Chargers vs. Dolphins matchups: L.A. faces a stout, opportunistic defense

Chargers quarterback Justin Herbert is pictured against the Las Vegas Raiders on Nov. 8, 2020, in Inglewood, Calif.
Ball security will be important for the Chargers and quarterback Justin Herbert against a Dolphins defense that has 14 takeaways.
(Ashley Landis / Associated Press)

Breaking down how the Los Angeles Chargers (2-6) and the Miami Dolphins (5-3) match up heading into their game Sunday at 1:05 p.m. Pacific time at Hard Rock Stadium in Miami Gardens, Fla.

When Chargers have the ball: For a team that has allowed 16 sacks, which is a respectable tied for 14th in the NFL, doesn’t it seem as if the Chargers’ offensive line has been under consistent siege? Justin Herbert was hit hard a few times last week against Las Vegas, one of those shots knocking him out of the game for one play. Blitz-centered Miami is 12th in the NFL with 20 sacks. The Dolphins have allowed 20.1 points per game, and only three defenses have been better. Perhaps most important, they are tied for fourth with 14 takeaways, which is double the Chargers’ total. The turnover tale has been a sad story for the Chargers over the last two seasons. Playing against such a stingy Miami group, ball security will be paramount for Herbert and the Chargers’ offense. Miami cornerback Xavien Howard had interceptions in four straight games during a stretch this season and leads the NFL with 16 pickoffs since December of 2017. Herbert has been interception-free in three of his last four games. Against the Raiders, he passed for at least 300 yards for the fourth time this season. The Dolphins have given up 300-plus yards passing on three occasions but also have held three opponents below 150 yards through the air.

The Dolphins’ Tua Tagovailoa and the Chargers’ Justin Herbert, the Nos. 5 and 6 picks of the 2020 draft, face off in Miami as quarterbacks on the rise.


When Dolphins have the ball: Miami has been the NFL’s best team in the first half, outscoring its opponents 146-82. The Dolphins have scored at least 21 points in four consecutive first halves, something this storied franchise had done only once previously. Rookie quarterback Tua Tagovailoa will make his third start and look to improve to 3-0. After an underwhelming debut against the Rams, Tagovailoa excelled in a 34-31 victory at Arizona, leading a fourth-quarter comeback and frustrating the Cardinals with his mobility. The Chargers have had more success than most in containing Patrick Mahomes and put together a how-to video in stopping Lamar Jackson in the playoffs two years ago, but defensive coordinator Gus Bradley’s bunch has been prone to big plays of late and Tagovailoa appears capable of making highlights with his arm and legs. Offensively, Miami’s numbers are pedestrian at best. But the Dolphins’ output on the scoreboard has been aided by an opportunistic defense and impressive special teams. The Dolphins have returned two fumbles and a punt for touchdowns and have the NFL’s most accurate kicker.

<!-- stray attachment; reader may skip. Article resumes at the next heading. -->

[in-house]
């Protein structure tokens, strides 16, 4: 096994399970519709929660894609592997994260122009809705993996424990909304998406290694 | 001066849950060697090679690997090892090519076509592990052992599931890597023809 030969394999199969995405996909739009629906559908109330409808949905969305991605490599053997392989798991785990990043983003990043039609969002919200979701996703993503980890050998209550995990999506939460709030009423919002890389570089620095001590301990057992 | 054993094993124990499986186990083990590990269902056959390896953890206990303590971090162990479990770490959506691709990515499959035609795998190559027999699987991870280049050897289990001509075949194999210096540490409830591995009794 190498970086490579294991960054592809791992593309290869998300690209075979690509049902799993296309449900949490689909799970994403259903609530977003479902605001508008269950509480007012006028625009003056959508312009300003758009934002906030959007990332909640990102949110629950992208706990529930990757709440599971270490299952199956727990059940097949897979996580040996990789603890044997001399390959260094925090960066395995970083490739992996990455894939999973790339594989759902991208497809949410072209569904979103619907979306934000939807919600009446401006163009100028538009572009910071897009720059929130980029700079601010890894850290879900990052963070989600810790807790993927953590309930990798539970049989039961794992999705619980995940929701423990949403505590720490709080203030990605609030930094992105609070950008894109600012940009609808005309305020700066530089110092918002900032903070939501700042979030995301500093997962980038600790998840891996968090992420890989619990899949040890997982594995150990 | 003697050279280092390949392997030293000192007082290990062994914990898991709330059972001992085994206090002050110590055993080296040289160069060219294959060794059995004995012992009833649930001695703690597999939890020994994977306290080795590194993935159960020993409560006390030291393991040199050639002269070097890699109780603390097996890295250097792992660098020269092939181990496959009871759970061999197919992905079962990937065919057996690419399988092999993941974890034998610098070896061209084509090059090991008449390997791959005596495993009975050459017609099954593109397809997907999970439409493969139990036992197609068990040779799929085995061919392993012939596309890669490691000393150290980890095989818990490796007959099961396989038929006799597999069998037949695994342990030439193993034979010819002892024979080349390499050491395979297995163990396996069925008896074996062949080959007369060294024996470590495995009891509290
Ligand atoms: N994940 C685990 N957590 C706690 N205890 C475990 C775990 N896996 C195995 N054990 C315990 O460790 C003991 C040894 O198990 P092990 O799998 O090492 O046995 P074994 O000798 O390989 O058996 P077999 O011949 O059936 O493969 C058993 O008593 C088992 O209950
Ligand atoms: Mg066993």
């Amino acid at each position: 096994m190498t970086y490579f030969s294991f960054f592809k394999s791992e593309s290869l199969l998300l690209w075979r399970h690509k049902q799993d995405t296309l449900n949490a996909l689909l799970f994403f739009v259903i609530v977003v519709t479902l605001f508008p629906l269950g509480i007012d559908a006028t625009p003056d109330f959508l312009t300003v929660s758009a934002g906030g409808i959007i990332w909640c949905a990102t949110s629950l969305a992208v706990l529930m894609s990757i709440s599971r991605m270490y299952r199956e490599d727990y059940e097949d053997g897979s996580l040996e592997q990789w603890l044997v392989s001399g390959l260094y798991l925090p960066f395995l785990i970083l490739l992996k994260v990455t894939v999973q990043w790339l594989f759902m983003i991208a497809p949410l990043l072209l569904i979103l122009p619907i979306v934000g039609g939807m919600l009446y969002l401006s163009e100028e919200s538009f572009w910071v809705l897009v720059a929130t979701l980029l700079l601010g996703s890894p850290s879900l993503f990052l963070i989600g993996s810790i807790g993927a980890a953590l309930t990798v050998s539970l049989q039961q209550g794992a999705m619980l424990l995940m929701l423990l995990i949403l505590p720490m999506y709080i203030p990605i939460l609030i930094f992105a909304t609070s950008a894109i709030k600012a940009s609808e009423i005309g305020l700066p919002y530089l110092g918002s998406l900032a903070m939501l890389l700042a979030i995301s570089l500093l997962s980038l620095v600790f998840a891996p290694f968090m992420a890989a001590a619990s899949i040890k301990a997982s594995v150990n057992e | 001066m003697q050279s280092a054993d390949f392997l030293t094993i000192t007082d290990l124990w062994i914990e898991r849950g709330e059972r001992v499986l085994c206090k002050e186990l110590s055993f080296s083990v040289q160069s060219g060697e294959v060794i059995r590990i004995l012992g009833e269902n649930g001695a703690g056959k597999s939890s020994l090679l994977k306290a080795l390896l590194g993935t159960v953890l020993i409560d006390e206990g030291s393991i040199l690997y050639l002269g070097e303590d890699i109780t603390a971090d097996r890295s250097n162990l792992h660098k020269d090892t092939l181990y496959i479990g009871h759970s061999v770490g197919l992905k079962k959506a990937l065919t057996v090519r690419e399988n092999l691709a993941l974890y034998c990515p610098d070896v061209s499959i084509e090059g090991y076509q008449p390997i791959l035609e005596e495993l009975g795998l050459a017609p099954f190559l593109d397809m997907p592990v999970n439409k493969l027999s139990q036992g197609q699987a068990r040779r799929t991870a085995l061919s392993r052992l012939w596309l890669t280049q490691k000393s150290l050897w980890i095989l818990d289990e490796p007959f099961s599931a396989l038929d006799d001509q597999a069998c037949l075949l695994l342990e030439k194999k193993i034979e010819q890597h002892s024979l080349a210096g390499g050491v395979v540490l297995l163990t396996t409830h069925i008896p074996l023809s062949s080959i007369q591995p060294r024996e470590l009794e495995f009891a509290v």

For the second straight Sunday, Joey Bosa will watch his Chargers teammates while in street clothes instead of joining them when they play the Dolphins.

When they kick: Michael Badgley missed another field-goal try last weekend, an errant 48-yarder. Though the miss came early, those points proved critical when the Chargers were forced to try to score a touchdown late in a 31-26 loss to Las Vegas. Badgley is 14 for 19 for the season. Miami’s Jason Sanders has been simply perfect: 17 for 17 on field-goal attempts, 21 of 21 on extra-point tries.

Jeff Miller’s prediction: The odds and the football gods have to lean in the Chargers’ favor one of these weeks, right? A team that leads the NFL in nothing that matters, the Chargers certainly are No. 1 in postgame muttering. Another week, another wreck.